A guide to cross-browser testing: installing all the things

David Gilbertson
Feb 5, 2017 · 14 min read
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  • Edge 14 and 15
  • Chrome for Android
  • Chrome for Windows
  • Chrome for macOS (macOS users only)
  • Chrome for iOS (macOS users only)
  • Safari for macOS (macOS users only)
  • Safari for iOS (macOS users only)
  • Firefox for Windows
  • Firefox for macOS (macOS users only)

Choose your browser support

Step uno is deciding to care. If you’ve got a bad attitude towards users of inferior browsers and operating systems, that’s going to slow you down.

  • Shopping site: Needs JavaScript. The site behaves the same in all browsers from IE11/Safari9+. The purchase journey can be completed on IE8/Safari 7 although the site might look a bit crappy.
  • know-it-all.io: “if your browser is more than three weeks old you don’t belong here
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Not an IE in sight, God bless you all

Maximize the use of your favourite browser

I used to think the responsible way to work was to share my development time between all the browsers I endeavored to support.

Apple vs Microsoft

There’s a nugget of truth in the old anthropomorphic trope: Apple the cool kid and Microsoft the nerd.


Windows on macOS

There should not be a single web developer on the planet that does not have access to Windows.

All the Windows browsers

As a macOS user, you of course want Windows so that you can test Edge and IE. But you also need Windows to test the Windows version of Chrome and Firefox, since they are different to Chrome and Firefox on macOS.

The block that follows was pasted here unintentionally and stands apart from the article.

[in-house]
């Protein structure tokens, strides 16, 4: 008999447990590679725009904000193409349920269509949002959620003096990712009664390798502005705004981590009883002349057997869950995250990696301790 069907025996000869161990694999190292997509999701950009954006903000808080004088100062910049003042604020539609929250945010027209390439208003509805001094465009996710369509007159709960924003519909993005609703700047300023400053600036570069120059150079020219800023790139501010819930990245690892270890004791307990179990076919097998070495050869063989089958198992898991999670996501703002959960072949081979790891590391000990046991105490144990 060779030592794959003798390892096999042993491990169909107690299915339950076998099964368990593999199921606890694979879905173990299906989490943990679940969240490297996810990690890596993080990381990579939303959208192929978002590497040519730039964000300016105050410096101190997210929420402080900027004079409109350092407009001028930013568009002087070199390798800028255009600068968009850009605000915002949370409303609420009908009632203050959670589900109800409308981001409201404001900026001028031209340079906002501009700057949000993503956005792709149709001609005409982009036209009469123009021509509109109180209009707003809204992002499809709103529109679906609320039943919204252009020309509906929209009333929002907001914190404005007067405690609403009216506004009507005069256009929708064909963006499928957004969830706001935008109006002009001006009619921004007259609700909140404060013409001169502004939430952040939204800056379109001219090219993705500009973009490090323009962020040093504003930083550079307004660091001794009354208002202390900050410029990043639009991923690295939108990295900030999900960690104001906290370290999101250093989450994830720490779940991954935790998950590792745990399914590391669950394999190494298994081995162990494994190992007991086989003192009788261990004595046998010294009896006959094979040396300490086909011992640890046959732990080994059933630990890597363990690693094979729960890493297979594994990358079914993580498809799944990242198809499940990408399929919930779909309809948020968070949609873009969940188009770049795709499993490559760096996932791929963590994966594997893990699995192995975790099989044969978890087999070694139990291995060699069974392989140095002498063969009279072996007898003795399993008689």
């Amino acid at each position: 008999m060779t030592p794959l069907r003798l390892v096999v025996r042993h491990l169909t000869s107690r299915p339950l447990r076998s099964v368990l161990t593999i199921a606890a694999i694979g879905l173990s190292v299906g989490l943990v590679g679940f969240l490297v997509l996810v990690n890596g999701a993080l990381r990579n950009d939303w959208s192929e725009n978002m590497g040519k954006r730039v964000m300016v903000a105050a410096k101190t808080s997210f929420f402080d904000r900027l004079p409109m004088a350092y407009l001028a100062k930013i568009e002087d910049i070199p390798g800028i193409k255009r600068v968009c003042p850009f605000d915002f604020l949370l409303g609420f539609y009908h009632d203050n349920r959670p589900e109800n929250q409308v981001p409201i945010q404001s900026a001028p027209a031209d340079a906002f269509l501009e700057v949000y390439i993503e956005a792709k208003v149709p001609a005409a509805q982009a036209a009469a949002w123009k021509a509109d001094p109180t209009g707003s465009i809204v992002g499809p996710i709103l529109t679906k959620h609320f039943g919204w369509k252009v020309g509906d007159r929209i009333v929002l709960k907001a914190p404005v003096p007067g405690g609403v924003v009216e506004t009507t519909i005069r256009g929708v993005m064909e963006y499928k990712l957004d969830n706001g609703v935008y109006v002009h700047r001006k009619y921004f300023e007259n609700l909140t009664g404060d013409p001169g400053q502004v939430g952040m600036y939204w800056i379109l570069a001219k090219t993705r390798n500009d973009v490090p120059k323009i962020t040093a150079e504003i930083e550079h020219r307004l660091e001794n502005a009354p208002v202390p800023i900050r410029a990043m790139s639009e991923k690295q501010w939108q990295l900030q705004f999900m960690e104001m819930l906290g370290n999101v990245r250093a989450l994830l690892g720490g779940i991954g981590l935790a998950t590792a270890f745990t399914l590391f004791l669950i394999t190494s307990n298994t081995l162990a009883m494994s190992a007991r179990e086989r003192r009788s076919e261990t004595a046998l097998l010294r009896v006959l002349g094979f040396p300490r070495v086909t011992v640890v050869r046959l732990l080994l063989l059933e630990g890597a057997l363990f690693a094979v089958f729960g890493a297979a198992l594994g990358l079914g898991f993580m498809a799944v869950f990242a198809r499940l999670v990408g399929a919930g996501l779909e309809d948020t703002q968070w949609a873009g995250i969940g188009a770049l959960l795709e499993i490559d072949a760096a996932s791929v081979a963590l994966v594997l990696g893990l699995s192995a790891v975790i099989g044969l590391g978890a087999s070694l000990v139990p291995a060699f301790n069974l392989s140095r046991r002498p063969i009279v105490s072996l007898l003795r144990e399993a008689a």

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Simulator on macOS
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Chrome on macOS
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Chrome on Windows

Finding your way around unfamiliar browsers

If you don’t know how to inspect your JavaScript in some foreign browser’s dev tools but want a breakpoint, just put the keyword debugger in your code. You can even do a fakey ‘conditional breakpoint’.

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Ah yes, I suppose my element ID isn’t “appnpm run dev”

macOS on Windows

As I hurtle towards 40 I have grown unwilling to do anything where the first step is “do a full backup of your system”. And since there is no official way to install macOS on Windows, this is the best you’re going to get.

iOS on macOS

Getting access to a virtual iPhone and iPad is vurry easy. You will use Simulator, which ships with Xcode (it’s so hard to keep track of where the capital letters go in Apple products).

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Dev tools for Safari on iOS on macOS

If you want to inspect your site while it’s running in iOS Safari, you can use the macOS Safari Web Inspector. The process is the same for Simulator as it is for a real iOS device that’s plugged in.

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Android on macOS and Windows

For your benefit, dear reader, I have installed Google’s Android Studio to take a peek at it’s built in emulator. It was dead simple to install and the emulator is fast (~20 second startup). It’s several gigs though, so don’t do this if you’re on a metered connection. Or in North Korea.

DevTools for Chrome on Android (macOS and Windows)

Connect your Android device via USB and have your site open on the phone.